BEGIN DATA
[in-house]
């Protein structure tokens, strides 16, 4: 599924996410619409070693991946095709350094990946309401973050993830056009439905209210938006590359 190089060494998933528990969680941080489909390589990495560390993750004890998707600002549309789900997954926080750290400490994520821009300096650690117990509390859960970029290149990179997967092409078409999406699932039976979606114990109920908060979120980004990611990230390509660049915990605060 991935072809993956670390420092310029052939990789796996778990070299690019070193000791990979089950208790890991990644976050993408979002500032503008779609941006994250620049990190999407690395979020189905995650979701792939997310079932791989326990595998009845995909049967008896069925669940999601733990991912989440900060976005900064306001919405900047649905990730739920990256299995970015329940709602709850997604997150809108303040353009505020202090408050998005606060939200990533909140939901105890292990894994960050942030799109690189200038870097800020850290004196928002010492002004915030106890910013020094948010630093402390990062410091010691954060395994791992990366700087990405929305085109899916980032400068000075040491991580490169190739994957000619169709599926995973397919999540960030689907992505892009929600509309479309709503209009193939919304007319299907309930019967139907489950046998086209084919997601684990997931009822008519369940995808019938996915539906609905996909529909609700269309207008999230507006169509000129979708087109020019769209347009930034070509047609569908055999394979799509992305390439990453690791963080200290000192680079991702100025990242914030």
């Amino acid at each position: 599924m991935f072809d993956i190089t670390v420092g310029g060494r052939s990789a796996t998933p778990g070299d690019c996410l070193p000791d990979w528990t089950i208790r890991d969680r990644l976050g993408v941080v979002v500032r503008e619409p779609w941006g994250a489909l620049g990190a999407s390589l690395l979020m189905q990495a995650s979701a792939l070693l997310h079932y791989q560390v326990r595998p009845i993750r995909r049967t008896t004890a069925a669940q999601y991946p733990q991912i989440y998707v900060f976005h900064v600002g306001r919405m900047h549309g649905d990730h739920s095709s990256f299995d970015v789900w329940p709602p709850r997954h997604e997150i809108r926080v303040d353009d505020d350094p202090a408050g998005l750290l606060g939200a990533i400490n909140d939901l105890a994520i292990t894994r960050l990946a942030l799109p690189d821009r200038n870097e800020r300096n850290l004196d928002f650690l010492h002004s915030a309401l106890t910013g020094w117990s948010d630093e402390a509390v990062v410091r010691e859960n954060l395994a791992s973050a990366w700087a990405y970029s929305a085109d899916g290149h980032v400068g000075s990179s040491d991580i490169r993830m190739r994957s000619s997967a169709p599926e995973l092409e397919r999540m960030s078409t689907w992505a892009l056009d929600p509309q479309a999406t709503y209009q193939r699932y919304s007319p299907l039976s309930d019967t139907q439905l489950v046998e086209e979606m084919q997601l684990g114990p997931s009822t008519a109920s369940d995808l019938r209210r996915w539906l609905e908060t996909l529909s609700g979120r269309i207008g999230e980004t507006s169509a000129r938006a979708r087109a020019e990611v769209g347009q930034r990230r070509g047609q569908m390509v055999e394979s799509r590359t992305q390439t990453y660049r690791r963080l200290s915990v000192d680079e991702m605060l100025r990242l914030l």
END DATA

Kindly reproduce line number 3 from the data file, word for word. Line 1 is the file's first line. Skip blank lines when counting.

């Amino acid at each position: 599924m991935f072809d993956i190089t670390v420092g310029g060494r052939s990789a796996t998933p778990g070299d690019c996410l070193p000791d990979w528990t089950i208790r890991d969680r990644l976050g993408v941080v979002v500032r503008e619409p779609w941006g994250a489909l620049g990190a999407s390589l690395l979020m189905q990495a995650s979701a792939l070693l997310h079932y791989q560390v326990r595998p009845i993750r995909r049967t008896t004890a069925a669940q999601y991946p733990q991912i989440y998707v900060f976005h900064v600002g306001r919405m900047h549309g649905d990730h739920s095709s990256f299995d970015v789900w329940p709602p709850r997954h997604e997150i809108r926080v303040d353009d505020d350094p202090a408050g998005l750290l606060g939200a990533i400490n909140d939901l105890a994520i292990t894994r960050l990946a942030l799109p690189d821009r200038n870097e800020r300096n850290l004196d928002f650690l010492h002004s915030a309401l106890t910013g020094w117990s948010d630093e402390a509390v990062v410091r010691e859960n954060l395994a791992s973050a990366w700087a990405y970029s929305a085109d899916g290149h980032v400068g000075s990179s040491d991580i490169r993830m190739r994957s000619s997967a169709p599926e995973l092409e397919r999540m960030s078409t689907w992505a892009l056009d929600p509309q479309a999406t709503y209009q193939r699932y919304s007319p299907l039976s309930d019967t139907q439905l489950v046998e086209e979606m084919q997601l684990g114990p997931s009822t008519a109920s369940d995808l019938r209210r996915w539906l609905e908060t996909l529909s609700g979120r269309i207008g999230e980004t507006s169509a000129r938006a979708r087109a020019e990611v769209g347009q930034r990230r070509g047609q569908m390509v055999e394979s799509r590359t992305q390439t990453y660049r690791r963080l200290s915990v000192d680079e991702m605060l100025r990242l914030l």